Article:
I am writing today at a time when Further and Adult Education have been devastated and public engagement is too often used as a proxy for a deadened kind of marketing and PR. Inspiration - the 'creative, generative' rush of air (Phipps, 2010:13, p.51) – is harder to find in formal education. There is still, however, a thirst for education for life as witnessed by the growth in Massive Open On-line Courses (MOOCs), and the plethora of activism sites, a call to arms around thousands of areas of common interest. One argument is that we do our learning and questioning virtually now; the immediacy and accessibility of the on-line world has created a much more level playing field and the constraints of class, culture and even economic status are less relevant. I would argue, however, that the experience of human interaction, face to face, remains vital. The key lesson from the experimental, sometimes eccentric, nature of the short-term residential colleges is their capacity to transcend 'the workaday world' (John Hassall, former SAEC student), to facilitate 'empowerment, personal development, wellbeing, and [act] as a catalyst for social transformation and critique' (Withers and Wardrop, p.10).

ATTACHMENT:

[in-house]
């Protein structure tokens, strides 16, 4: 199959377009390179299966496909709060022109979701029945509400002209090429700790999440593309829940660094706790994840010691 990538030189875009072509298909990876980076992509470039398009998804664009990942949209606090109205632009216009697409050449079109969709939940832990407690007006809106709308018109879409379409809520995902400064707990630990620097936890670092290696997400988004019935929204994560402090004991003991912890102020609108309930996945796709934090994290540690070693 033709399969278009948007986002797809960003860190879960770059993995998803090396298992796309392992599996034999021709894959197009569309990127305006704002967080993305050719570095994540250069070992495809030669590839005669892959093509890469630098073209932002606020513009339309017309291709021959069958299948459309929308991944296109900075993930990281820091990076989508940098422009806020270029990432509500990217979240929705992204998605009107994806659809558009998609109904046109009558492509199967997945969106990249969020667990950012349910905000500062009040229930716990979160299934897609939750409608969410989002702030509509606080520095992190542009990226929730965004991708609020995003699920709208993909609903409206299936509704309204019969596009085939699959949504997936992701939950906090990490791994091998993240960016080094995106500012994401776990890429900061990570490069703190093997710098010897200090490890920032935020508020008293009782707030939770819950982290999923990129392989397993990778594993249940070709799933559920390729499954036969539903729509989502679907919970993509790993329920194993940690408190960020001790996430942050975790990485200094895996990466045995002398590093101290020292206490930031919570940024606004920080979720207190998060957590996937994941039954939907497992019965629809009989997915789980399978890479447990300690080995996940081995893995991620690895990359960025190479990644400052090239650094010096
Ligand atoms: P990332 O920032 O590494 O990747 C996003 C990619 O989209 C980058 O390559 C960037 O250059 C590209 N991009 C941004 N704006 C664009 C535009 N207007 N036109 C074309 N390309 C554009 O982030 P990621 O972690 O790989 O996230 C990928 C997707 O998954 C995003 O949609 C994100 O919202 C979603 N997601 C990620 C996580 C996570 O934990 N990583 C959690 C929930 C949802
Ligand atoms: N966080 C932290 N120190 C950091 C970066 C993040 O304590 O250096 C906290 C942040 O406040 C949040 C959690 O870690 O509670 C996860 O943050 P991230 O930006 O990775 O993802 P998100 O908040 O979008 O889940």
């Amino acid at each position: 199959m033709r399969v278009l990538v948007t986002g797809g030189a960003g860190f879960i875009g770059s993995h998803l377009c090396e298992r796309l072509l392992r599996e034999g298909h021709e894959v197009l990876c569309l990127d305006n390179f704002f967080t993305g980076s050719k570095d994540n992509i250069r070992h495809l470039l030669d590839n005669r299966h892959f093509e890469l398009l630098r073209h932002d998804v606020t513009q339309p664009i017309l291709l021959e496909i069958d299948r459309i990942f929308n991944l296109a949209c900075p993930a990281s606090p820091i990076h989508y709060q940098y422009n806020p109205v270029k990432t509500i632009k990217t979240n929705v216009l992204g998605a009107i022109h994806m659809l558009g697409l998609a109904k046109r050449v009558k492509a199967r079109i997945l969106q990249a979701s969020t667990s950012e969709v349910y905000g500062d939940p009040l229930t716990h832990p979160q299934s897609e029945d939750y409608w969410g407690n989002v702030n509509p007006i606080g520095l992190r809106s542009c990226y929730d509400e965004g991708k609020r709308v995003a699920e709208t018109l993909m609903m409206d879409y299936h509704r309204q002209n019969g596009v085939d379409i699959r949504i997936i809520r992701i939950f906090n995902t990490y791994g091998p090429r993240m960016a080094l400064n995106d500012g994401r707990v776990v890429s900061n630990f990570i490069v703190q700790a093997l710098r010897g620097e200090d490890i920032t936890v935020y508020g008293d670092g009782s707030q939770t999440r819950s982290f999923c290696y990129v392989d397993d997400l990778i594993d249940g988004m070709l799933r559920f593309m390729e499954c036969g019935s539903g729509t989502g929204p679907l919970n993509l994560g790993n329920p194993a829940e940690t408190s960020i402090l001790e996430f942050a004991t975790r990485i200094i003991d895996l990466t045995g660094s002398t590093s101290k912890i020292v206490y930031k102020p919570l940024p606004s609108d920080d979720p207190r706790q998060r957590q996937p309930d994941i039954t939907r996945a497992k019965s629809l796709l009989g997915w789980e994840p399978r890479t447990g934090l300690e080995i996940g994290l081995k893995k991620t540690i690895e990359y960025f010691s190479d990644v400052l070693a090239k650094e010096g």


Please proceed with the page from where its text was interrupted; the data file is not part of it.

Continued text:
Phipps, A. (2010: 13), 'Drawing breath: creative elements and their exile from higher education'. Arts and Humanities in Higher Education, p.51

Trevelyan, G. (year unknown) Adult Education and the Living Idea, p.3

Eds. Wardrop, A and Withers, D. (2014), The Para-Academic Handbook, A TOOLKIT FOR MAKING, LEARNING, CREATING, ACTING, HammerOn Press, Bristol, England -